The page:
Selling over the line, remembering the 'school diesel'
Following the train line from the station back into Buff Bay is a trip into neglect. The rails run from close to gates, through yards, are half-buried by overgrowth and, as they near the crossing across the Newcastle Road, are closely flanked by rusted zinc fences.
Annette Gibson sits on a stool just outside her shop at the side of the road, the rail fewer than 10 inches from the doorway to her businessplace. She has been there for three years, rebuilding after a fire razed the then exclusively shoe store six months after it opened. "I lost everything, about $400,000 worth of things," Gibson said. "When it happen, everybody say Annette going to mad. I just take it with a smile."
She had been looking at somewhere else to set up, but says, "I get this spot and I prefer it." Preference or not, though, she knows that it might not be forever. "So far, nobody come to me. Me only hear rumours say them selling out to the Chinese people. It they come and say that I have to move, I can't fight it. I'm paying taxes yes, but is not mine," she says.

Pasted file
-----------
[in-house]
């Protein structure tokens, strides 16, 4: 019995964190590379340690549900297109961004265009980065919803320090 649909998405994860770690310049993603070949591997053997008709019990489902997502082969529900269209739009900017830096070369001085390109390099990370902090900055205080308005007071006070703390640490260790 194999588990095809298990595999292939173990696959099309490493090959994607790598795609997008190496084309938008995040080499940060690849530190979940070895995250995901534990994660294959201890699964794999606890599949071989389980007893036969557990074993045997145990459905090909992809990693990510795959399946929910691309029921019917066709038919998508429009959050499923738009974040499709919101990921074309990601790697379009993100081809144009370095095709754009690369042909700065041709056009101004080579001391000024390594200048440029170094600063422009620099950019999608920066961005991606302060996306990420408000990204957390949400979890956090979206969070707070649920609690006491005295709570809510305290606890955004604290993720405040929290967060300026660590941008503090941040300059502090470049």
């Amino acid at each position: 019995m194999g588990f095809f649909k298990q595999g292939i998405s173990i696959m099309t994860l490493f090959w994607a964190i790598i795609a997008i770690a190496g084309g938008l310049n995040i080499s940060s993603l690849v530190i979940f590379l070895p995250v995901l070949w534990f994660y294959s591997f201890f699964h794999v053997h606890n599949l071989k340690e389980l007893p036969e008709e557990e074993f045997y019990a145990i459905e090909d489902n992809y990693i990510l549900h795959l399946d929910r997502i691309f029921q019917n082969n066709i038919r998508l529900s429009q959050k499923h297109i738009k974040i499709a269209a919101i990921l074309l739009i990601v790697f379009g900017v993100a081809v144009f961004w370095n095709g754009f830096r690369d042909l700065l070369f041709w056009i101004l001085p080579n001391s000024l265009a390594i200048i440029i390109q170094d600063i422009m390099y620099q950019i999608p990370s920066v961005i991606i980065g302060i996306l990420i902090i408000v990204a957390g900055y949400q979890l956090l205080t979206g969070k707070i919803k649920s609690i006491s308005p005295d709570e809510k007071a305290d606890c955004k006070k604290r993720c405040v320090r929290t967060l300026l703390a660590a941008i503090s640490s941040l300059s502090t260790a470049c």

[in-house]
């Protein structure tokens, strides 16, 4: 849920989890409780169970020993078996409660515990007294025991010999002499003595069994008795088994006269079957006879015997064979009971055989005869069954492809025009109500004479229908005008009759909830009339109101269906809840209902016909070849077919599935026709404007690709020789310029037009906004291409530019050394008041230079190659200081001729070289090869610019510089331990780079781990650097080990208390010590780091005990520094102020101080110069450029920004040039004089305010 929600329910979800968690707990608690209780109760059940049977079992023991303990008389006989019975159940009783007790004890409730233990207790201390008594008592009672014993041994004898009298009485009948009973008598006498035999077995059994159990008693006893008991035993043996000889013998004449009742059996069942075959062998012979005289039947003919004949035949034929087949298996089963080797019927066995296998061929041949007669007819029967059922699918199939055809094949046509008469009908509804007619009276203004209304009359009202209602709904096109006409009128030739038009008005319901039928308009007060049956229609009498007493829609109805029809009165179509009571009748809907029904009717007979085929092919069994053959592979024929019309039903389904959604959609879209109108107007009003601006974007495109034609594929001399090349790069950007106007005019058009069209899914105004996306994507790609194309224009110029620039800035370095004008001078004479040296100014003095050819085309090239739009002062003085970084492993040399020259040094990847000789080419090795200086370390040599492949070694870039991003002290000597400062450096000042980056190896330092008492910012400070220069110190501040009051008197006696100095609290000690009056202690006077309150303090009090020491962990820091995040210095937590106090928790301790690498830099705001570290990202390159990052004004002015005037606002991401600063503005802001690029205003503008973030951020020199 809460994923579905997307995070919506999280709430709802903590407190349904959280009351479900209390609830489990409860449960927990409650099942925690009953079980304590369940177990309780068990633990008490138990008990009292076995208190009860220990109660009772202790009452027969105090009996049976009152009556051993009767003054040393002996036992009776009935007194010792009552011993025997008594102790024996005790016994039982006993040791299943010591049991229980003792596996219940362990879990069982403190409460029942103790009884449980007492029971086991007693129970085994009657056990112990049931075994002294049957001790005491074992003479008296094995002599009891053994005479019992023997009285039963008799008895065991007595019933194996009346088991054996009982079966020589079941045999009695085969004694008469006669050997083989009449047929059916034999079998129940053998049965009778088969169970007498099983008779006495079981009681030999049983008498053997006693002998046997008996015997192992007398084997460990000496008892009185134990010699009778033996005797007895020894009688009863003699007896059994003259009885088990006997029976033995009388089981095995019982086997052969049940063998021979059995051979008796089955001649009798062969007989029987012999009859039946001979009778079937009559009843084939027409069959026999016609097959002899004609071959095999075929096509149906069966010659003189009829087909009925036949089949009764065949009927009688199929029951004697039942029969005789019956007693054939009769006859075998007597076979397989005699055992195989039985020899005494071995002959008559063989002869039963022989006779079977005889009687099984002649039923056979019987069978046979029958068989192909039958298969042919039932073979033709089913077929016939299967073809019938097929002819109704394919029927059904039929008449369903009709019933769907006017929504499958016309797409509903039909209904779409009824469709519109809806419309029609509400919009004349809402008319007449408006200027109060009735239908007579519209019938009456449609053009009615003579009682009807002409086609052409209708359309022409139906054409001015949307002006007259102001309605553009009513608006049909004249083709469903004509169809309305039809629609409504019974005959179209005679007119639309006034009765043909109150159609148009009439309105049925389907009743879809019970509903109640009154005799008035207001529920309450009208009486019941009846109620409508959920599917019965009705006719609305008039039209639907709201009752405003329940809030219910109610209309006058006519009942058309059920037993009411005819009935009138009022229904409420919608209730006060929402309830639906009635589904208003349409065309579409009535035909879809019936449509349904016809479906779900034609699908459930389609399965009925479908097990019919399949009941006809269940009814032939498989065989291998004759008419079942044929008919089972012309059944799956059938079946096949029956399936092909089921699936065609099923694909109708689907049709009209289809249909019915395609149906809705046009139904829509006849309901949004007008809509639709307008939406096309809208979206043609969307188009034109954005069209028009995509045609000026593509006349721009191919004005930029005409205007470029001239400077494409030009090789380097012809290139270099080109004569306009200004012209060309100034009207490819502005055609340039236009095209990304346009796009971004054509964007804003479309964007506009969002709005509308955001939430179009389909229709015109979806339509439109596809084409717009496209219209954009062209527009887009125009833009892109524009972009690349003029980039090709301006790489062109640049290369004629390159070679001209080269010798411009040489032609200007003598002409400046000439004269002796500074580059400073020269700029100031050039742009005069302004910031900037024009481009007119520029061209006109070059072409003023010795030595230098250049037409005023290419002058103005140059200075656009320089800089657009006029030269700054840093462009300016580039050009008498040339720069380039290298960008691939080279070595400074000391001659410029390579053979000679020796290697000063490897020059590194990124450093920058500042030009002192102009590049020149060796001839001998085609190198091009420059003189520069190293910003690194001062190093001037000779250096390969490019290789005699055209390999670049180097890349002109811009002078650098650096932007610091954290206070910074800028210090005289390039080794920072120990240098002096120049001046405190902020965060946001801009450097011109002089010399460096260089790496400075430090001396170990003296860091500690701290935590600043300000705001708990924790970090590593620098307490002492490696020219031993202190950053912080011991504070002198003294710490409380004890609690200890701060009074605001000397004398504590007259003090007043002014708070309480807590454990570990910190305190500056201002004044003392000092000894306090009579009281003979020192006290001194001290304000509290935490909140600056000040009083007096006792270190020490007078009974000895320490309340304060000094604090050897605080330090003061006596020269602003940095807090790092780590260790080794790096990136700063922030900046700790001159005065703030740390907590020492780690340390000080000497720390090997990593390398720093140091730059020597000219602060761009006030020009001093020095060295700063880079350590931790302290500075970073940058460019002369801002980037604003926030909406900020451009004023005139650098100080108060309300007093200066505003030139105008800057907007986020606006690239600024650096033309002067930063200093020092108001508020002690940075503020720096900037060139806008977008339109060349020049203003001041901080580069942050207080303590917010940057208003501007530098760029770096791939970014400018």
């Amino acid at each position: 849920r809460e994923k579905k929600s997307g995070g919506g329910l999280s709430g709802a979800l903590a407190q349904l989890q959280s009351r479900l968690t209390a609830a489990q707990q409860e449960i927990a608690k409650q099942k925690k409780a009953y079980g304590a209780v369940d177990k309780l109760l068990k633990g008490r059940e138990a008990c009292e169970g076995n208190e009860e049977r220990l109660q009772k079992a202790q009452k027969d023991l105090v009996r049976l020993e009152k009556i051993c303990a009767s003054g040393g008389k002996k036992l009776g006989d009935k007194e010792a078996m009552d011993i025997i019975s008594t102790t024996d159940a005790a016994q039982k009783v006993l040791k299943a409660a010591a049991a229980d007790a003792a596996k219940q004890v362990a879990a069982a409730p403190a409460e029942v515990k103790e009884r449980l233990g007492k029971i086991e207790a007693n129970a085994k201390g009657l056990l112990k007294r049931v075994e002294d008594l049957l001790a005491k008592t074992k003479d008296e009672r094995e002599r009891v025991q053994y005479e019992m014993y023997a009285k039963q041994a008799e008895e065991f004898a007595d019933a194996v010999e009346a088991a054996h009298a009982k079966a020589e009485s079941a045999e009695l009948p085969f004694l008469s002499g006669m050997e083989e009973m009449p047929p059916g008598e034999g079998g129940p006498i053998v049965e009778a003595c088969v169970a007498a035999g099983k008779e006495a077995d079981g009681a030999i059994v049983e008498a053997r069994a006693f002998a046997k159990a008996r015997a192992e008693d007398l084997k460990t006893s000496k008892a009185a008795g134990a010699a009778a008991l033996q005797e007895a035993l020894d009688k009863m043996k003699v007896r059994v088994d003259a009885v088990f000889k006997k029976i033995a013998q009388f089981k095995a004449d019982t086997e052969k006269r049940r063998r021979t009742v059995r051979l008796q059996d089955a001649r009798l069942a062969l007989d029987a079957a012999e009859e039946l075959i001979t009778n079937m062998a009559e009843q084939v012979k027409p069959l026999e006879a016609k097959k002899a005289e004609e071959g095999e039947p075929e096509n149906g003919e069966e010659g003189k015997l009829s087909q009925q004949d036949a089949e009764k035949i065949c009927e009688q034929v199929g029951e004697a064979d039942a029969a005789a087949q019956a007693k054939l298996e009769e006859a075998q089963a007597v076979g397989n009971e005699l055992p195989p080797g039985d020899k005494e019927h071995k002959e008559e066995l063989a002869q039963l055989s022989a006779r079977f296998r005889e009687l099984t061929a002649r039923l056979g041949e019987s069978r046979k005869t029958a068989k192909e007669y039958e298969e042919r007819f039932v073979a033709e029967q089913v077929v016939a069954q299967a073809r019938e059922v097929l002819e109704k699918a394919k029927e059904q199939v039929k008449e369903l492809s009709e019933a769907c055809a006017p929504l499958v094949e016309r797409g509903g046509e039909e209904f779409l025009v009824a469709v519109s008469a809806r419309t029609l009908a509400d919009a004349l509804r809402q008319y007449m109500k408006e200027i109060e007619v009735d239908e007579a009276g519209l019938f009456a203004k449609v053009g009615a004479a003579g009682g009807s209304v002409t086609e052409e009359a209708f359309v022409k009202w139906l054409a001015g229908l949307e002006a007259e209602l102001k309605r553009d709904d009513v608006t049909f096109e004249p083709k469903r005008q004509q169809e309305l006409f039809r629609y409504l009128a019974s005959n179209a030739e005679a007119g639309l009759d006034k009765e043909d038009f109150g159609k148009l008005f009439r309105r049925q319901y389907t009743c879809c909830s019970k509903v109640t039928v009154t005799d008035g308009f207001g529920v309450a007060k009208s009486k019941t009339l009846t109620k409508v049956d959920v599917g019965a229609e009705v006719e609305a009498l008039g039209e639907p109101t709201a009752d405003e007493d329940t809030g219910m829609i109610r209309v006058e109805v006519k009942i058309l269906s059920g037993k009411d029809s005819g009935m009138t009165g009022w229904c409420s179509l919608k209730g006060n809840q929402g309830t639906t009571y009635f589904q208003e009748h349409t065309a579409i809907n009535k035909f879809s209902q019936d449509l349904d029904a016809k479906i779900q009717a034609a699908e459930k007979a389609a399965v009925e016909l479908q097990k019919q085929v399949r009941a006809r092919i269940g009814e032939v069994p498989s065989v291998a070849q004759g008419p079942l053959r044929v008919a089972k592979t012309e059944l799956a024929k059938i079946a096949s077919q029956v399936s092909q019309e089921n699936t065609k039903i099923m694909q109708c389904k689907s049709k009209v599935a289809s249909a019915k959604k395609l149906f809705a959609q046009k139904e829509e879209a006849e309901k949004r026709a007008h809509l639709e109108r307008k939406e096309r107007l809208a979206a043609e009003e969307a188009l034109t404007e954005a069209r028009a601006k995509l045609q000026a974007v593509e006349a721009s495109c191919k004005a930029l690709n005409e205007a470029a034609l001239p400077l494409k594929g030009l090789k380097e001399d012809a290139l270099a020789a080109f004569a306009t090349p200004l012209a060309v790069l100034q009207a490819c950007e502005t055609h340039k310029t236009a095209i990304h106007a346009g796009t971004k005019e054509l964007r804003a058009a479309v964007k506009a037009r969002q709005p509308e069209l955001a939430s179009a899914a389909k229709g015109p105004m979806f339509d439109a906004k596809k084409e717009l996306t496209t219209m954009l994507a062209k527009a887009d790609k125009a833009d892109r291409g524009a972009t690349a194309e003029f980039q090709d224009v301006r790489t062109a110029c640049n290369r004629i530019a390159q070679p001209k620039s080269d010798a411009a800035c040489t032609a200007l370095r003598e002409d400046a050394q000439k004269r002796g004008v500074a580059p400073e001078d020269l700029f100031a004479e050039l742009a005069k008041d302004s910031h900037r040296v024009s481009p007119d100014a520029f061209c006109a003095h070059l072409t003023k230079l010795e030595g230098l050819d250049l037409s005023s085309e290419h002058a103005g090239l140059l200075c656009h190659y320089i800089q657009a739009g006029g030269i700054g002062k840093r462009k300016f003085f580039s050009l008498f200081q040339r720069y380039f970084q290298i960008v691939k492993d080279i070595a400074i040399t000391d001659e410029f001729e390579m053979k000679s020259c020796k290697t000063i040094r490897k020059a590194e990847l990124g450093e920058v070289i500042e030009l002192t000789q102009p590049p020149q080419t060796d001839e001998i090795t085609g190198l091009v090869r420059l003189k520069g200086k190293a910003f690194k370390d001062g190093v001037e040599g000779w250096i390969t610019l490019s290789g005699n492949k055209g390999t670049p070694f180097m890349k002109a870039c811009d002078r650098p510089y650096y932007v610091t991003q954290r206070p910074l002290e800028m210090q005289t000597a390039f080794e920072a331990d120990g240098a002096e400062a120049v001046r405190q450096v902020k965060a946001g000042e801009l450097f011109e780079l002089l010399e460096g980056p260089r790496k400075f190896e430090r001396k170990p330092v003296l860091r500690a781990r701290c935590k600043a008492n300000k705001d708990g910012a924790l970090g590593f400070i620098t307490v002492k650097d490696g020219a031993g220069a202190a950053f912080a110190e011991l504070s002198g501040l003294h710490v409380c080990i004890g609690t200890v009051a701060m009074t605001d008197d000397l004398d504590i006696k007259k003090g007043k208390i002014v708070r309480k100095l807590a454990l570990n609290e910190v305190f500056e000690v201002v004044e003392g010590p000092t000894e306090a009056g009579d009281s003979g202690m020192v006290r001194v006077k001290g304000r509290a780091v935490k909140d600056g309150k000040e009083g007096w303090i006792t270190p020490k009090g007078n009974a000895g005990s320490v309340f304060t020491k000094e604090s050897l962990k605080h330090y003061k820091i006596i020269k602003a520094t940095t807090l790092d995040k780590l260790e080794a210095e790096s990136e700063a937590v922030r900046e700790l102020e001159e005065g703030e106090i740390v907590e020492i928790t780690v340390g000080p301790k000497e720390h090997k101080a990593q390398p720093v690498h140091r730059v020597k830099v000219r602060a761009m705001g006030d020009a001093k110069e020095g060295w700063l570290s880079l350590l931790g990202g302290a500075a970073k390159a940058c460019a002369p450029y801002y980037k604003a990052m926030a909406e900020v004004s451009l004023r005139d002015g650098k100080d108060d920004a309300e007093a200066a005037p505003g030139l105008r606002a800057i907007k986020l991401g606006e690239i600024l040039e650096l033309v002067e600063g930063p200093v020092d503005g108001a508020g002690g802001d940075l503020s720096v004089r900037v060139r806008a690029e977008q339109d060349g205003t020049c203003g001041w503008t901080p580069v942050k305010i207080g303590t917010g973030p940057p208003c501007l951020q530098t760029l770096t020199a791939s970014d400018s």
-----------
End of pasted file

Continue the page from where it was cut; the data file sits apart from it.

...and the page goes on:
On the other side of the road, where the zinc fences close in once again, Anthony Hayman sits on a rail and remembers when he would take the 'school diesel' to Port Antonio to attend Titchfield High School. He laughs as he remembers the fare - one cent - and says, "only school children ride on it." Eventually, the fare rose to six cents.
In the early morning ("as the cock go 'cow, crow"), as they waited for the 'school diesel', the station yard would be full of people selling fruit to the students. Hayman says behaviour was impeccable on the 15-mile trip to Port Antonio. "Them days you can't be in any conflict. From your parents know, when you go home you get terrible beaten. The man who work on the diesel know your parents and grandparents," he said.
There was a bus service, but the 'school diesel' was cheaper, so students from Boundbrook All-Age, Happy Grove High and other schools preferred to travel by rail. Hayman says that while the students were going east, the farm produce was being sent in the opposite direction. "You have banana a put pon train, you have milk a put pon train," he said, those items bound for Bog Walk and Kingston.
For the return journey, he says, "school end by 4 o'clock. We reach home by seven." There were times when schoolchildren found themselves stranded in Port Antonio, as the 'school diesel' stuck to its schedule. In that case, Hayman says, they would have to make do with a banana truck ride. However, he says, "Sometime the porter wait on we, because is we them get the most money from."
- Mel Cooke